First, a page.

High Peaks Pure Earth has translated a blogpost by Woeser written on September 27, 2012 for the Tibetan service of Radio Free Asia and published on her blog on January 31, 2013.
Woeser writes about her encounters with the people directly affected by the Chinese government aims since 2006 to “Build a New Socialist Countryside”, with the policy of re-settling nomads and herdsmen, based on her travels in 2007 and also 2012. The issue is particularly timely as the policies have been in the spotlight this past week thanks to a Human Rights Watch report titled “‘They Say We Should Be Grateful’: Mass Rehousing and Relocation in Tibetan Areas of China”. Follow the above link for the press release for the report as well as links to the full PDF report for download, 31 photos accompanying the report can be found here and a short video here.
I wrote this article for the Tibetan service of Radio Free Asia, it was written last year between
August and December while I was in Lhasa. It records the experiences during my visit to Chumarlep Three Rivers Area’s Ecological Migrant Village when passing through Gormo. A pool table had been inscribed with scriptures and used as a Mani Stone, placed underneath a field of sacred prayer flags. This left a long-lasting impression on me.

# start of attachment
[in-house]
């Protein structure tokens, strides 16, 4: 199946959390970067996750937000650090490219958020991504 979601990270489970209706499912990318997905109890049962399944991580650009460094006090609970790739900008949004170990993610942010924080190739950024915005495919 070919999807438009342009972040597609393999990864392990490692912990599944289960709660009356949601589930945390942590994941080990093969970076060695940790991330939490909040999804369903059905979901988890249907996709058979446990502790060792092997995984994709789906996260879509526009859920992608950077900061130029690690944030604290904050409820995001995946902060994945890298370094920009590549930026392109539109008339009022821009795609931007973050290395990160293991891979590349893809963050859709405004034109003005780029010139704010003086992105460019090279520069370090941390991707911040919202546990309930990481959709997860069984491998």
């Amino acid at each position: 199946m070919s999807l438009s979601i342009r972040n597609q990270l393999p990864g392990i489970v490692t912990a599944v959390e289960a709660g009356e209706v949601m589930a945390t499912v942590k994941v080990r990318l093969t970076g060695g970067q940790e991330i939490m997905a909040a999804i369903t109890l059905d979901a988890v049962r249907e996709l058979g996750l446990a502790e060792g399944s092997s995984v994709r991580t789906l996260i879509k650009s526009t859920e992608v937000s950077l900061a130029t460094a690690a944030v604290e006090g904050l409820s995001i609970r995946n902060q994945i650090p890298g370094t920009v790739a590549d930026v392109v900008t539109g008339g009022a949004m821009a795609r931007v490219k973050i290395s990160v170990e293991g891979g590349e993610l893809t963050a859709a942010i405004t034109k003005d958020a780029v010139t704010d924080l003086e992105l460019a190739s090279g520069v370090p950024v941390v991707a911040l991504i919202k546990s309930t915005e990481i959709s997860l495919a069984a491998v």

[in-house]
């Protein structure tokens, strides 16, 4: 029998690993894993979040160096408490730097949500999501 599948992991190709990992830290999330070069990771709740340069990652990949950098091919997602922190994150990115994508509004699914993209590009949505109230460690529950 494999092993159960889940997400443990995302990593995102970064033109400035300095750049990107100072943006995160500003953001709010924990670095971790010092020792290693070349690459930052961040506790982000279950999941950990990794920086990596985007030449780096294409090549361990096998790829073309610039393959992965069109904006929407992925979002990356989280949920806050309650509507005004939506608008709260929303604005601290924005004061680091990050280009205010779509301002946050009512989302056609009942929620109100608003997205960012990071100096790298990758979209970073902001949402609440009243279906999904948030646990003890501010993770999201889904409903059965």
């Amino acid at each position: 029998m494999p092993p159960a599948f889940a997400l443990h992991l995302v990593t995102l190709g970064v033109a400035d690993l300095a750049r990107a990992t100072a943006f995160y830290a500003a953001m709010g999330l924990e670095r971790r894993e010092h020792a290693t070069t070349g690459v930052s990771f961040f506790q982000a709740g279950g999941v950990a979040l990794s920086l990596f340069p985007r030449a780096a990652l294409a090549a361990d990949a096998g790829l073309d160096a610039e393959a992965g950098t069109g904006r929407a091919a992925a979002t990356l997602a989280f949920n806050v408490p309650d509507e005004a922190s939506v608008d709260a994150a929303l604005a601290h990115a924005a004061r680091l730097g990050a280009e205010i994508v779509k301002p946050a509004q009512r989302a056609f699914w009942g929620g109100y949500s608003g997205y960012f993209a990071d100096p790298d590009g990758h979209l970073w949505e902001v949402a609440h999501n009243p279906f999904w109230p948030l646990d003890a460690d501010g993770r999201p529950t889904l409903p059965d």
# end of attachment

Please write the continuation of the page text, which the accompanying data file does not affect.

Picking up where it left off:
“The ‘Mani Stones’ in an ‘Environmental Migrants Village'”
In August 2012, I drove back to Lhasa in the car of my friends and spent one night in Gormo, a man-made city with a very short history.
Five years ago, I also stopped here to visit fellow Tibetans living in the outskirts of the city in the Gobi desert. The word “living” is not really accurate, they were migrants who had “been moved” there, approximately 200 to 300 households; all of them had lived in “the first county of the Yellow River”, in Yushu Prefecture, Chumarlep County and were then moved to this place, arranged to live in a migrant village in barrack-like housing. This many Tibetans who used to be herdsmen, keeping livestock, had been forced to integrate in what is referred to as a modern environment. Their language, food and lifestyles underwent great changes, not to mention that there was no place to practice religion in this new place; it becomes clear that this kind of “integration” was extremely passive and painful.
I will never forget the sad conversation that I had with these Tibetan migrants. I asked: “When you moved here did your mountain deity move with you?” My Tibetan friends, dressed in cheap western suits, lowered their heads and said: “How is that possible? We abandoned our deities, we abandoned our livestock, and all that for 500 Yuan per month.”
But in fact, it was not at all because of this little bit of money that these Tibetans abandoned their ancestors and deities of their homeland. In 2003, the Chinese government persisted in claiming that the grasslands of the Tibetan plateau were degenerating, caused by Tibetan herdsmen’s several thousand years of nomadic lifestyles, so they launched a massive, never seen before project, moving Tibetan herdsmen from the sources of the Yangtze, Yellow and Mekong River to the fringes of towns and cities. To put it positively, they tried to give the Tibetan grasslands some time off to breathe. But the result is probably the elimination of nomadic lifestyles, which is such an important part of Tibetan culture.